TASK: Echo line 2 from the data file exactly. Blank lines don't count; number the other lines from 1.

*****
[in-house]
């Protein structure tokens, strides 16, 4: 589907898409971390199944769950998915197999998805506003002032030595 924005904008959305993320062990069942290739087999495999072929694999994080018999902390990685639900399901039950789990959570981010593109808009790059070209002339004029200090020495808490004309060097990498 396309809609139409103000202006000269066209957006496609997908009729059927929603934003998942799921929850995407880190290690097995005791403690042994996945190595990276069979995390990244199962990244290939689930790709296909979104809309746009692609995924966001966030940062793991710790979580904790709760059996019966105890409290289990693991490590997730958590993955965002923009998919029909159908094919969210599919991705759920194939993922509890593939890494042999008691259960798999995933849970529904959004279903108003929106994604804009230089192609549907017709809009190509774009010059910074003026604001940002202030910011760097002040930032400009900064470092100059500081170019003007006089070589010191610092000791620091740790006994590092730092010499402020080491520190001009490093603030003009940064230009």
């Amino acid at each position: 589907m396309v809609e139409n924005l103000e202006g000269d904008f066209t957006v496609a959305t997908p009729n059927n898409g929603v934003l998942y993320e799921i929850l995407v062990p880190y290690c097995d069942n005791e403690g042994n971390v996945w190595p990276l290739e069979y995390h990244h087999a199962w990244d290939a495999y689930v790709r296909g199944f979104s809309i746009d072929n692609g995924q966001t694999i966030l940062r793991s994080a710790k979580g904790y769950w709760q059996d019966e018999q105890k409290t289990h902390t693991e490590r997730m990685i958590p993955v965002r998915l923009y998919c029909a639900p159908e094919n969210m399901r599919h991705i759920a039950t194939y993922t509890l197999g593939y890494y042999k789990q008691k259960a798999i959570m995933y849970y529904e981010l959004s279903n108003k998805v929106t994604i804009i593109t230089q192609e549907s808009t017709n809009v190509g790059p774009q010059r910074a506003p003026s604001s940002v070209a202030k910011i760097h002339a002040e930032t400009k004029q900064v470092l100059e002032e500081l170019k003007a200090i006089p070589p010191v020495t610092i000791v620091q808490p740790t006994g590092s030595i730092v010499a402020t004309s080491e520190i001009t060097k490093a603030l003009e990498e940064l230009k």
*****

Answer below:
């Protein structure tokens, strides 16, 4: 589907898409971390199944769950998915197999998805506003002032030595 924005904008959305993320062990069942290739087999495999072929694999994080018999902390990685639900399901039950789990959570981010593109808009790059070209002339004029200090020495808490004309060097990498 396309809609139409103000202006000269066209957006496609997908009729059927929603934003998942799921929850995407880190290690097995005791403690042994996945190595990276069979995390990244199962990244290939689930790709296909979104809309746009692609995924966001966030940062793991710790979580904790709760059996019966105890409290289990693991490590997730958590993955965002923009998919029909159908094919969210599919991705759920194939993922509890593939890494042999008691259960798999995933849970529904959004279903108003929106994604804009230089192609549907017709809009190509774009010059910074003026604001940002202030910011760097002040930032400009900064470092100059500081170019003007006089070589010191610092000791620091740790006994590092730092010499402020080491520190001009490093603030003009940064230009």